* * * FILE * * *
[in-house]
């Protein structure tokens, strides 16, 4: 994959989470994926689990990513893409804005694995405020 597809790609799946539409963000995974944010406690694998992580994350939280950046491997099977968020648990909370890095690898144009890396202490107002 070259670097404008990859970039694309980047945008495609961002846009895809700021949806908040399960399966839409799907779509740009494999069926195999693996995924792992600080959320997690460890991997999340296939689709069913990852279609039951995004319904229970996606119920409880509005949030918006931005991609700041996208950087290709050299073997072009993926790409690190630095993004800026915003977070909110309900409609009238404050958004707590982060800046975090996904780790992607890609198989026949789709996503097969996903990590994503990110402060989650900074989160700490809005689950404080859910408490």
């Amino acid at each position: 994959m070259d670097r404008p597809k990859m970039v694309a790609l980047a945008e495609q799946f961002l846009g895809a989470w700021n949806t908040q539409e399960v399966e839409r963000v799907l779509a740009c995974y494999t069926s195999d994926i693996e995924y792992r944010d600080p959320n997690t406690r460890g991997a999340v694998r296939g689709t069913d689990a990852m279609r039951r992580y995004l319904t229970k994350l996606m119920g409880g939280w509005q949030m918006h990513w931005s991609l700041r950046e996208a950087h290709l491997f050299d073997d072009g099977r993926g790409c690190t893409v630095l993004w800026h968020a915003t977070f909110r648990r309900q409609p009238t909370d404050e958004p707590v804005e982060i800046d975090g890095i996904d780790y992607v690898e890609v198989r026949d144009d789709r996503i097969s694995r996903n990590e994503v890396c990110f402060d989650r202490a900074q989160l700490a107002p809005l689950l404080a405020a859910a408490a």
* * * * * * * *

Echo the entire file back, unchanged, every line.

[in-house]
């Protein structure tokens, strides 16, 4: 994959989470994926689990990513893409804005694995405020 597809790609799946539409963000995974944010406690694998992580994350939280950046491997099977968020648990909370890095690898144009890396202490107002 070259670097404008990859970039694309980047945008495609961002846009895809700021949806908040399960399966839409799907779509740009494999069926195999693996995924792992600080959320997690460890991997999340296939689709069913990852279609039951995004319904229970996606119920409880509005949030918006931005991609700041996208950087290709050299073997072009993926790409690190630095993004800026915003977070909110309900409609009238404050958004707590982060800046975090996904780790992607890609198989026949789709996503097969996903990590994503990110402060989650900074989160700490809005689950404080859910408490």
């Amino acid at each position: 994959m070259d670097r404008p597809k990859m970039v694309a790609l980047a945008e495609q799946f961002l846009g895809a989470w700021n949806t908040q539409e399960v399966e839409r963000v799907l779509a740009c995974y494999t069926s195999d994926i693996e995924y792992r944010d600080p959320n997690t406690r460890g991997a999340v694998r296939g689709t069913d689990a990852m279609r039951r992580y995004l319904t229970k994350l996606m119920g409880g939280w509005q949030m918006h990513w931005s991609l700041r950046e996208a950087h290709l491997f050299d073997d072009g099977r993926g790409c690190t893409v630095l993004w800026h968020a915003t977070f909110r648990r309900q409609p009238t909370d404050e958004p707590v804005e982060i800046d975090g890095i996904d780790y992607v690898e890609v198989r026949d144009d789709r996503i097969s694995r996903n990590e994503v890396c990110f402060d989650r202490a900074q989160l700490a107002p809005l689950l404080a405020a859910a408490a």